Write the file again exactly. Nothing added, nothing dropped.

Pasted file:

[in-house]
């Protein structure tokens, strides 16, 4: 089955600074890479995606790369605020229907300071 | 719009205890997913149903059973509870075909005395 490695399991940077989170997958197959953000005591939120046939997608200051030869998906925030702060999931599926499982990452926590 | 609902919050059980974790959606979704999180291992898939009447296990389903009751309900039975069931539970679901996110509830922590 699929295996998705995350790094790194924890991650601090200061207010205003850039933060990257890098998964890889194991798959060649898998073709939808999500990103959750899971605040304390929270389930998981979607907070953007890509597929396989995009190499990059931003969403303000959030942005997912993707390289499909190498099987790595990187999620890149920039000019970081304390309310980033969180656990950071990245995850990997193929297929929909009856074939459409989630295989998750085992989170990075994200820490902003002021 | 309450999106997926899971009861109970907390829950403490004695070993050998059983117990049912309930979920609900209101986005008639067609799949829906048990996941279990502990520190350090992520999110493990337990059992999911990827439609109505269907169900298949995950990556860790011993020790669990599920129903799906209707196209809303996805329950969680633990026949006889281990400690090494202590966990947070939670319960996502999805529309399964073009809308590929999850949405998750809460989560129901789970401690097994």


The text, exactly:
[in-house]
């Protein structure tokens, strides 16, 4: 089955600074890479995606790369605020229907300071 | 719009205890997913149903059973509870075909005395 490695399991940077989170997958197959953000005591939120046939997608200051030869998906925030702060999931599926499982990452926590 | 609902919050059980974790959606979704999180291992898939009447296990389903009751309900039975069931539970679901996110509830922590 699929295996998705995350790094790194924890991650601090200061207010205003850039933060990257890098998964890889194991798959060649898998073709939808999500990103959750899971605040304390929270389930998981979607907070953007890509597929396989995009190499990059931003969403303000959030942005997912993707390289499909190498099987790595990187999620890149920039000019970081304390309310980033969180656990950071990245995850990997193929297929929909009856074939459409989630295989998750085992989170990075994200820490902003002021 | 309450999106997926899971009861109970907390829950403490004695070993050998059983117990049912309930979920609900209101986005008639067609799949829906048990996941279990502990520190350090992520999110493990337990059992999911990827439609109505269907169900298949995950990556860790011993020790669990599920129903799906209707196209809303996805329950969680633990026949006889281990400690090494202590966990947070939670319960996502999805529309399964073009809308590929999850949405998750809460989560129901789970401690097994």